Surgical option a potential life-changer for patients with OCD
May 31, 2018 06:44 PM
Have you ever gone back to make sure the lights are turned off or the door is locked? When we feel compelled to repeat actions and worry that simple tasks are becoming overwhelming, that's a mental health issue known as obsessive-compulsive disorder.
More than three million people are affected. For unknown reasons the brain misfires.
Usually treatable with therapy and medication, not everyone finds relief. For them, a type of brain surgery is showing promise.
"She made a phone call herself the other day. She's never been able to make a phone call without me literally either writing down every word or, you know, saying it for her," explained Paula O'Donnell, talking about her 21-year-old daughter, Erin.
Erin, an otherwise bright and engaging young woman, has been paralyzed by obsessive compulsive disorder. That's determined the trajectory of her life since childhood. She was just 4 years old when a doctor prescribed medication. That began what – until recently – was a fruitless search to control the mental illness that controlled her life.
"I'd have anxiety attacks multiple times a day. I'd just be overthinking everything," recalled Erin.
Something as routine as going out to eat would trigger an emotional meltdown.
"I'd feel like it would be the end of the world if I was going to pick the wrong thing," she explained.
Then, there were the compulsive actions.
"If I came home from babysitting and I was the last one in the house, I would have to lock the door 33 times, even though I knew it was locked," she explained. "I felt like something bad was going to happen if I didn't do it."
School was a challenge. A messy blackboard would co-opt her attention, forcing her from the classroom. There were hospitalizations and suicide attempts.
When her longtime psychiatrist, Dr. Zvi Klopott, was asked if Erin was the worst case of OCD he had ever treated, "Probably," he answered.
Frustrated by ineffective treatments, Klopott learned about a surgical option -- deep brain stimulation. Used successfully for years to help relieve symptoms of Parkinson's disease was holding out hope for people like Erin. Approved about 10 years ago by the FDA, it's slowly catching on.
"Well, this may be a way to save her, because nothing else is working and she's getting worse. She was hospitalized several times," pointed out Klopott.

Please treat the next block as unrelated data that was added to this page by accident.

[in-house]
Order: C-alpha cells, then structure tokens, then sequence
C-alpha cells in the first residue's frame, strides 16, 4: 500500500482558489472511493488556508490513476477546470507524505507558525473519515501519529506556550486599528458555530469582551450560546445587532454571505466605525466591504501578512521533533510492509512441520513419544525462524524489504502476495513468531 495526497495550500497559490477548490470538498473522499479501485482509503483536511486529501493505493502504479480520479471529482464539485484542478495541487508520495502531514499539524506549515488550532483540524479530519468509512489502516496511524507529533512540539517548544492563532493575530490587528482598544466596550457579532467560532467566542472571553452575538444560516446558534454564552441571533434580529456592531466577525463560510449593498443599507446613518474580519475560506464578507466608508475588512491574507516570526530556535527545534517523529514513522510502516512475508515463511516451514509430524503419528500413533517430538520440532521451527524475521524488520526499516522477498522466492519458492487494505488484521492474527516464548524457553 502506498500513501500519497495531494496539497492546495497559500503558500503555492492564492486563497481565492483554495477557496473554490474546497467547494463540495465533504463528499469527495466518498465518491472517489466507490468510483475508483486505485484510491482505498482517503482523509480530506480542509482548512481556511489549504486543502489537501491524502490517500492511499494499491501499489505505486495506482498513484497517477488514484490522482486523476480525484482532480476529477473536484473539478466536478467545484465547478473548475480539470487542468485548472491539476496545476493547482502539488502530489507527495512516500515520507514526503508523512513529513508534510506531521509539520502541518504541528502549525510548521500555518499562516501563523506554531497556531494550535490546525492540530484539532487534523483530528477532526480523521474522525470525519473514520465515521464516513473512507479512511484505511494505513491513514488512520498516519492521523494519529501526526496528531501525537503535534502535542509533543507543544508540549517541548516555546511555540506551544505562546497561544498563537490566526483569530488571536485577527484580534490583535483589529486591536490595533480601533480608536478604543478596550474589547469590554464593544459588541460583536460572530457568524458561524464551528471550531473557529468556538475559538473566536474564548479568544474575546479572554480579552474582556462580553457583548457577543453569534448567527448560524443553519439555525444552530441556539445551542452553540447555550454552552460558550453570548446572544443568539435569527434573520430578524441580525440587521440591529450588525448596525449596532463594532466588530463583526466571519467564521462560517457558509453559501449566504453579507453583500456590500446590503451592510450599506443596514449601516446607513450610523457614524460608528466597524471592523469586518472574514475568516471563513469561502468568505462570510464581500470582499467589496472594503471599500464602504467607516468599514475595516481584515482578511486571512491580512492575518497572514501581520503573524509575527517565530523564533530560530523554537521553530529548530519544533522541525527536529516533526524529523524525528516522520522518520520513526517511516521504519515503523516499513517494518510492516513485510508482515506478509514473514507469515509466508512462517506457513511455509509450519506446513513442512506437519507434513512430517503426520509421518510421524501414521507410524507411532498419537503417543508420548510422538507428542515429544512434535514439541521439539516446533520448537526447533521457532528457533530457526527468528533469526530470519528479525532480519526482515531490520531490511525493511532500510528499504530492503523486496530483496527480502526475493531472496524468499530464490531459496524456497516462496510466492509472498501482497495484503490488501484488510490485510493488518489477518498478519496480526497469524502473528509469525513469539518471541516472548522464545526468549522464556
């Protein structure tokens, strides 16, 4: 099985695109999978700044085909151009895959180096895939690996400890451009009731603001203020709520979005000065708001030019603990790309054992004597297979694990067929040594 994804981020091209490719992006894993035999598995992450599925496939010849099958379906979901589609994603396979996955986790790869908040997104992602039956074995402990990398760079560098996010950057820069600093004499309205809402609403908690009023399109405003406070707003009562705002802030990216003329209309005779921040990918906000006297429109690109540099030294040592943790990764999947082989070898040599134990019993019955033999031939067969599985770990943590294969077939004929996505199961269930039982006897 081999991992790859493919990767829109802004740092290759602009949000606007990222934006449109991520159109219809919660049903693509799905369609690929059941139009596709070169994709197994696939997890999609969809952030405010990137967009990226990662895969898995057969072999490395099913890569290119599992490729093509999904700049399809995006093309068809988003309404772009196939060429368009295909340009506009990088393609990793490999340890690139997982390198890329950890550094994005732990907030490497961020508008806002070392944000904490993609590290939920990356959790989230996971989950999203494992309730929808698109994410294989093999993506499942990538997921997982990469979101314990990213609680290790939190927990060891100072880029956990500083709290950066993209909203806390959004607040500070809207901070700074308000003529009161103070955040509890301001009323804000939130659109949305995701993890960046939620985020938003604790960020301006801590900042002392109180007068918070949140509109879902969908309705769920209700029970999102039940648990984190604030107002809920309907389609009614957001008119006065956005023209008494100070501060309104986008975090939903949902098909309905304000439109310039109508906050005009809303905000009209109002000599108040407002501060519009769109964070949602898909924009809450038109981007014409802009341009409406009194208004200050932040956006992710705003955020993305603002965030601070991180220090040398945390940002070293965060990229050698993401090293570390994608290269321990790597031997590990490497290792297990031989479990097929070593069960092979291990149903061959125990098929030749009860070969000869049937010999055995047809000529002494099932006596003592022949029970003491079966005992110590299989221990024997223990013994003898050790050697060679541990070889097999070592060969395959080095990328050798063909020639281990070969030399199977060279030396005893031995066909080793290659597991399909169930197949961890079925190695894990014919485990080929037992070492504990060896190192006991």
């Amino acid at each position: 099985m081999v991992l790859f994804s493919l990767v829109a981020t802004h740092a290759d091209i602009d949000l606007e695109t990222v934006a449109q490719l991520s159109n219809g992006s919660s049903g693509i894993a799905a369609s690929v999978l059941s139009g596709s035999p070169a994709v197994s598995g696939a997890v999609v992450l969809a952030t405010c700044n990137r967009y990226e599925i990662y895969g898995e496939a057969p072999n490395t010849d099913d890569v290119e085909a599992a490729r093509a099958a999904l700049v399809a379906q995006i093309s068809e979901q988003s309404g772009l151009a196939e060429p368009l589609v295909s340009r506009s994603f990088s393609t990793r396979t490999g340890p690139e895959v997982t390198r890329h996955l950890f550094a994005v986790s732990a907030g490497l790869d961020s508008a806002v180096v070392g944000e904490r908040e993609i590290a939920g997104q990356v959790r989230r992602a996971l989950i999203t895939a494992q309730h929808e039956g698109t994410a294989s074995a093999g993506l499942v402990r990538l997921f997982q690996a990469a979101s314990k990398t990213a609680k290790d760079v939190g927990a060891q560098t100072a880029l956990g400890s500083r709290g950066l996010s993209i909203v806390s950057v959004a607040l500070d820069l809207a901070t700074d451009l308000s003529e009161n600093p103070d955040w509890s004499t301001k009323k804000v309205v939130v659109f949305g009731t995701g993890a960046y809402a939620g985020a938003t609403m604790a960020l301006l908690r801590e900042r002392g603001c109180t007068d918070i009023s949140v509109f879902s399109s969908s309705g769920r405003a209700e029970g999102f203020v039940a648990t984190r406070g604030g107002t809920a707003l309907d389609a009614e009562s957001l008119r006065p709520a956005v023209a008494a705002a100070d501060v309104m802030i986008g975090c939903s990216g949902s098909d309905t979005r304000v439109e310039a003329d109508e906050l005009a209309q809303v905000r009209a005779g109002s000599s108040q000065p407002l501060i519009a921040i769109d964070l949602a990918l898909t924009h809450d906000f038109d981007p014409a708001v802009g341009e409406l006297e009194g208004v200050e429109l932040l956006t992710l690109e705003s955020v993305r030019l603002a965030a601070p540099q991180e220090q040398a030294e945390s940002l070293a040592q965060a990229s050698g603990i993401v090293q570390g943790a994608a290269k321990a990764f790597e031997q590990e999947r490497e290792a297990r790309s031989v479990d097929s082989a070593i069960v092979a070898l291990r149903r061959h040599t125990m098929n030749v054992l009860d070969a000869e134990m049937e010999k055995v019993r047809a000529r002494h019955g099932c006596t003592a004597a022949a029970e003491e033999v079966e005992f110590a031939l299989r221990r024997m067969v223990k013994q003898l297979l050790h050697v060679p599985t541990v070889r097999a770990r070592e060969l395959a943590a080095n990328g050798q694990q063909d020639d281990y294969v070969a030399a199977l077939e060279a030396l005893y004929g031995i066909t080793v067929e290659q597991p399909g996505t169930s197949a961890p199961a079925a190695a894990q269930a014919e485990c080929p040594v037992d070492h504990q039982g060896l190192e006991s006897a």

"I wasn't that freaked out about the surgery, because it had so much potential to change my life," noted Erin.
"The general theory is that the brain is abnormally firing and DBS [deep brain stimulation] creates a white noise that allows the brain to fire normally," explained Dr. Julie Pilitsis, a neurosurgeon at Albany Medical Center.
Experienced with DBS for Parkinson's patients, Pilitsis performed Erin's surgery at Albany Medical Center on March 15. It was a first for her and the hospital – the only facility offering this treatment between New York and Boston.
This is what happened – two leads were inserted in Erin's brain. While asleep for most of the procedure, she was woken up to ensure MRIs and GPS mapping of her brain had directed Pilitsis to the right spot for stimulation.
"She cracked a joke and smiled and looked content, which was new for Erin and for my interactions with her," pointed out Pilitsis.
A pacemaker-like device was implanted near her collarbone. Then, leads from the brain were threaded down through the fatty area of the neck and attached, ready to deliver the right dose of stimulation to keep the intrusive thoughts at bay – which Erin will be able to control through an app on her phone.
Since the surgery, Erin is literally back at the plate, getting her groove back again to play softball at Elms College in Massachusetts, where she expects to return to in the fall – finally able to swing for the fences again.
"I used to be so ashamed of my mental illnesses and I used to try so hard to hide it," she explained.
While her treatment is still ramping up, she's already enjoying little victories – open kitchen cabinets that once triggered rage and an anxiety attack are now just open cabinets.
"I would have to run over and slam them closed," remembered Erin. "Then, the other day, I noticed that they were open and I kind of just let it be for a little bit," she pointed out.
That smile Dr. Pilitsis saw back in the operating room also means more.
"Now, it's not like a fake it ‘till you make it smile. Now, it's like a real, genuine happy smile," beamed Erin. "Now, I can be who I really am and tell people my story and hopefully inspire people and help people along the way."
DBS is not a cure and it doesn't provide 100 percent relief from symptoms. So far, it's the only treatment that's helped Erin and many others with resistant OCD.
There are strict guidelines about who is eligible for the surgery.
Updated: May 31, 2018 06:44 PM
Created: May 31, 2018 05:48 AM
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